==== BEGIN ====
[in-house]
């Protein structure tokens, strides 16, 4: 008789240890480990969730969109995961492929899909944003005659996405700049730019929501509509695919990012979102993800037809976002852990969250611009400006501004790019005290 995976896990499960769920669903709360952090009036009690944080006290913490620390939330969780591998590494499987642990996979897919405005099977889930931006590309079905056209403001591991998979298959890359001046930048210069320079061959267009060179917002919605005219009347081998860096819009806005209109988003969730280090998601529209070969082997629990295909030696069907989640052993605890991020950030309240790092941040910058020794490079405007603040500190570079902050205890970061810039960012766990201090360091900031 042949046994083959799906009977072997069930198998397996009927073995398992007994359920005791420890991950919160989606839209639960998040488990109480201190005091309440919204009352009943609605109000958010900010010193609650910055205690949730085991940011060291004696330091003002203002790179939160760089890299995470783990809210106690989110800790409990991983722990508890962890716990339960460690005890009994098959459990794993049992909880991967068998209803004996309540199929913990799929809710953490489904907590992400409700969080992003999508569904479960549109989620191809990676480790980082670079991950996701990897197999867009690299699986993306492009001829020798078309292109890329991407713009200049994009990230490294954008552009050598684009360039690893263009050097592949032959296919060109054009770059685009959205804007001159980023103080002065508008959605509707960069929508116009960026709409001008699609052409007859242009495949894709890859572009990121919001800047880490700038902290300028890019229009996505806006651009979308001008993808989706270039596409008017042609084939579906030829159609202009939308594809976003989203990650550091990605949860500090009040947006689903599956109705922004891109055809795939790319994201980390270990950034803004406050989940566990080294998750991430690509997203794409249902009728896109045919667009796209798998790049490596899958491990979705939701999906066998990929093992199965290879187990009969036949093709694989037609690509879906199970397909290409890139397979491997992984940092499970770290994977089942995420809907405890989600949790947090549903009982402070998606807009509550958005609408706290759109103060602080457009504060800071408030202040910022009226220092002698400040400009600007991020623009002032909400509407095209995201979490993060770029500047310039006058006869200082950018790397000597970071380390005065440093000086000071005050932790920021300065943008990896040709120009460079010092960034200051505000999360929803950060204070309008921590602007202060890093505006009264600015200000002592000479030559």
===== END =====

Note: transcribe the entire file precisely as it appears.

[in-house]
């Protein structure tokens, strides 16, 4: 008789240890480990969730969109995961492929899909944003005659996405700049730019929501509509695919990012979102993800037809976002852990969250611009400006501004790019005290 995976896990499960769920669903709360952090009036009690944080006290913490620390939330969780591998590494499987642990996979897919405005099977889930931006590309079905056209403001591991998979298959890359001046930048210069320079061959267009060179917002919605005219009347081998860096819009806005209109988003969730280090998601529209070969082997629990295909030696069907989640052993605890991020950030309240790092941040910058020794490079405007603040500190570079902050205890970061810039960012766990201090360091900031 042949046994083959799906009977072997069930198998397996009927073995398992007994359920005791420890991950919160989606839209639960998040488990109480201190005091309440919204009352009943609605109000958010900010010193609650910055205690949730085991940011060291004696330091003002203002790179939160760089890299995470783990809210106690989110800790409990991983722990508890962890716990339960460690005890009994098959459990794993049992909880991967068998209803004996309540199929913990799929809710953490489904907590992400409700969080992003999508569904479960549109989620191809990676480790980082670079991950996701990897197999867009690299699986993306492009001829020798078309292109890329991407713009200049994009990230490294954008552009050598684009360039690893263009050097592949032959296919060109054009770059685009959205804007001159980023103080002065508008959605509707960069929508116009960026709409001008699609052409007859242009495949894709890859572009990121919001800047880490700038902290300028890019229009996505806006651009979308001008993808989706270039596409008017042609084939579906030829159609202009939308594809976003989203990650550091990605949860500090009040947006689903599956109705922004891109055809795939790319994201980390270990950034803004406050989940566990080294998750991430690509997203794409249902009728896109045919667009796209798998790049490596899958491990979705939701999906066998990929093992199965290879187990009969036949093709694989037609690509879906199970397909290409890139397979491997992984940092499970770290994977089942995420809907405890989600949790947090549903009982402070998606807009509550958005609408706290759109103060602080457009504060800071408030202040910022009226220092002698400040400009600007991020623009002032909400509407095209995201979490993060770029500047310039006058006869200082950018790397000597970071380390005065440093000086000071005050932790920021300065943008990896040709120009460079010092960034200051505000999360929803950060204070309008921590602007202060890093505006009264600015200000002592000479030559």